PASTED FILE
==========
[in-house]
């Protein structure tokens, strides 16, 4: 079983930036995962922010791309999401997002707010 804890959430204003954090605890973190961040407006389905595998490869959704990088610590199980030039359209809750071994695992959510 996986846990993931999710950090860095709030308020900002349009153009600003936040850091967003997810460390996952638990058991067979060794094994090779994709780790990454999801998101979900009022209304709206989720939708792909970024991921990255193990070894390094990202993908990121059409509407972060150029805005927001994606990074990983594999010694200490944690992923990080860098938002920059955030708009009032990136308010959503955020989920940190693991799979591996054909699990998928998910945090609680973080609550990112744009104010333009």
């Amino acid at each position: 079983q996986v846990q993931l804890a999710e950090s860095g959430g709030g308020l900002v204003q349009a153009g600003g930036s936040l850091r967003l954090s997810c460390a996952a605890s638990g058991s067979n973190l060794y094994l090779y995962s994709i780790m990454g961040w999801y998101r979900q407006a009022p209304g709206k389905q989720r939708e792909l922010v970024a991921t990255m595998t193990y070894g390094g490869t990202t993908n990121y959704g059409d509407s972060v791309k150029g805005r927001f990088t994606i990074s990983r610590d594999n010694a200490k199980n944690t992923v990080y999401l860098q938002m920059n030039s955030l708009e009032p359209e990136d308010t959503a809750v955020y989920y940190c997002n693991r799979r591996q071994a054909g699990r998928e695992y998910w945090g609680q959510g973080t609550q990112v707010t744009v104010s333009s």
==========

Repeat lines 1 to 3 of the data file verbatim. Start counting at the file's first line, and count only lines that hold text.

[in-house]
């Protein structure tokens, strides 16, 4: 079983930036995962922010791309999401997002707010 804890959430204003954090605890973190961040407006389905595998490869959704990088610590199980030039359209809750071994695992959510 996986846990993931999710950090860095709030308020900002349009153009600003936040850091967003997810460390996952638990058991067979060794094994090779994709780790990454999801998101979900009022209304709206989720939708792909970024991921990255193990070894390094990202993908990121059409509407972060150029805005927001994606990074990983594999010694200490944690992923990080860098938002920059955030708009009032990136308010959503955020989920940190693991799979591996054909699990998928998910945090609680973080609550990112744009104010333009």
């Amino acid at each position: 079983q996986v846990q993931l804890a999710e950090s860095g959430g709030g308020l900002v204003q349009a153009g600003g930036s936040l850091r967003l954090s997810c460390a996952a605890s638990g058991s067979n973190l060794y094994l090779y995962s994709i780790m990454g961040w999801y998101r979900q407006a009022p209304g709206k389905q989720r939708e792909l922010v970024a991921t990255m595998t193990y070894g390094g490869t990202t993908n990121y959704g059409d509407s972060v791309k150029g805005r927001f990088t994606i990074s990983r610590d594999n010694a200490k199980n944690t992923v990080y999401l860098q938002m920059n030039s955030l708009e009032p359209e990136d308010t959503a809750v955020y989920y940190c997002n693991r799979r591996q071994a054909g699990r998928e695992y998910w945090g609680q959510g973080t609550q990112v707010t744009v104010s333009s």